A Word from the Editor

Co-editing a university newspaper throws you up against the wall. Throughout the semester, Joel and I have faced many difficult situations in regards to how and when to cover serious, hazardous events.

With each situation, we have to reevaluate our responsibilities: as journalists, how to best follow our operating policies; as humans, how to retain sensitivity and community.

Comprehensiveness and minimizing harm are both aspects of our guiding principles. Necessarily, these two journalistic virtues will sometimes exclude each other.

Questions about coverage have echoed through the student body, and I will explain a few of our recent dilemmas and decisions.

Our decisions are not the product of a Mennonite need to be righteous. I am not a Mennonite, or religious affiliate of any kind. Preservation of a Mennonite image is not part of my considerations as to coverage, nor should it be for an independent student newspaper. Decisions are made based on the Weather Vane’s guiding principles and conscience.

Some view journalism as a relentless force of tabloid exposes. However, ruthless coverage can quickly degrade into gossip. That is a soiled shell of the potential of edifying journalism.

At its best, a newspaper should be used to inform its readers of important events that affect their lives and provide them with a voice. It should have the power to implement positive change, inspire new thoughts and discourse.

What, then, are our responsibilities as a newspaper when dealing with alcohol poisoning on a dry campus? What benefit would investigating this event serve the community?

There are already acres and acres of literature accessible at the click of a mouse about the effects of alcohol consumption. The student was already receiving medical help. Publishing an article about it would have humiliated the student and done nothing for the student body but to provide fodder for gossip.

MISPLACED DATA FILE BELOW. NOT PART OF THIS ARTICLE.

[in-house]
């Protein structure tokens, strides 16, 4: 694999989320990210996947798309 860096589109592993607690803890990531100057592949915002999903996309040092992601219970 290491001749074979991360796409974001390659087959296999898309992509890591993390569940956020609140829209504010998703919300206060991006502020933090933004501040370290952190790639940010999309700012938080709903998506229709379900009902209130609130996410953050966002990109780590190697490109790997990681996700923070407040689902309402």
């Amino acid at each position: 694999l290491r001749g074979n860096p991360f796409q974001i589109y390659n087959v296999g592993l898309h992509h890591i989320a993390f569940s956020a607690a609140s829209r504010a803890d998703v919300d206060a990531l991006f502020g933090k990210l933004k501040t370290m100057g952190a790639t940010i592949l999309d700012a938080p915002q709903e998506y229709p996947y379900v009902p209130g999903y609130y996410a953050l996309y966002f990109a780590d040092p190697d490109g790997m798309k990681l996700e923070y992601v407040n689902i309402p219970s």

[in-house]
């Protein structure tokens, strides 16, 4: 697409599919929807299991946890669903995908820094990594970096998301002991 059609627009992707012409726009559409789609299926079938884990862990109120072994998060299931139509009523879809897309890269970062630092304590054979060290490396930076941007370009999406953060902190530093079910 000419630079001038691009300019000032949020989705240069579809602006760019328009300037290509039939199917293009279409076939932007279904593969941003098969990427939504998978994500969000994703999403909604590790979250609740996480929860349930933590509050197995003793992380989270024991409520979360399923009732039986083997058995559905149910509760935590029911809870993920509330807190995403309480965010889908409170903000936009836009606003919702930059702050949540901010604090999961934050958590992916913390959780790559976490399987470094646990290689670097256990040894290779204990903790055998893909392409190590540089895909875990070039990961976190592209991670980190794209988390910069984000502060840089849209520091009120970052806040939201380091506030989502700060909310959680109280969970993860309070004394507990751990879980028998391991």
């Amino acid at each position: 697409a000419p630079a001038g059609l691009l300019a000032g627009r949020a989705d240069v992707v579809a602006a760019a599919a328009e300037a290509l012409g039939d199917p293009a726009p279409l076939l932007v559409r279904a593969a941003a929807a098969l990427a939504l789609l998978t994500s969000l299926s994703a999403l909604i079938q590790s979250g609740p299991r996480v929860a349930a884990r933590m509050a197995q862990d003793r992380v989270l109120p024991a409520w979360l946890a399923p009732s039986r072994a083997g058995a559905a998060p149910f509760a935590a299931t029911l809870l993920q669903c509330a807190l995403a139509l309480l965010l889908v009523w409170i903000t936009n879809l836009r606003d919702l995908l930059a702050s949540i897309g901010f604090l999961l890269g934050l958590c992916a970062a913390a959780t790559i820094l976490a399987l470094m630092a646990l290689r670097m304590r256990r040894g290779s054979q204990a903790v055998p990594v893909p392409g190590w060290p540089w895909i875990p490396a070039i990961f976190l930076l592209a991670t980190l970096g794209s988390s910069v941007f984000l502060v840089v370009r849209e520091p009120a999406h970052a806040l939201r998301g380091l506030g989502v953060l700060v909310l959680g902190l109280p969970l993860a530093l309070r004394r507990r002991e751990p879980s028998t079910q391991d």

Perhaps our biggest quandary was whether or not to cover the Northlawn drug bust. The largest and most immediate impact from publishing a story about this would be legal complications for someone already facing charges.

It is legally inadvisable for them to comment on their own actions, preventing us from writing anything at all comprehensive or fair. In that situation, there is immense possibility to cause pointless harm, and very little to produce anything good.

We have many goals to fulfill, which sometimes contradict one another. However, preserving image and decorum at the sake of truth is not one of them. In every crisis, we have painstakingly reviewed the pros and cons of coverage.

In some cases, such as the student petition to reinstate former Fitness Center Coordinator John Wilson, our journalistic and moral principles required publishing. In others, they have required sensitive silence.

We do not shy away from controversy, but strive to best serve the student body with truth. Discussion about the manifestation of that obligation is always welcome.

-Randi Hagi, Co-editor in Chief

Categories: Opinion

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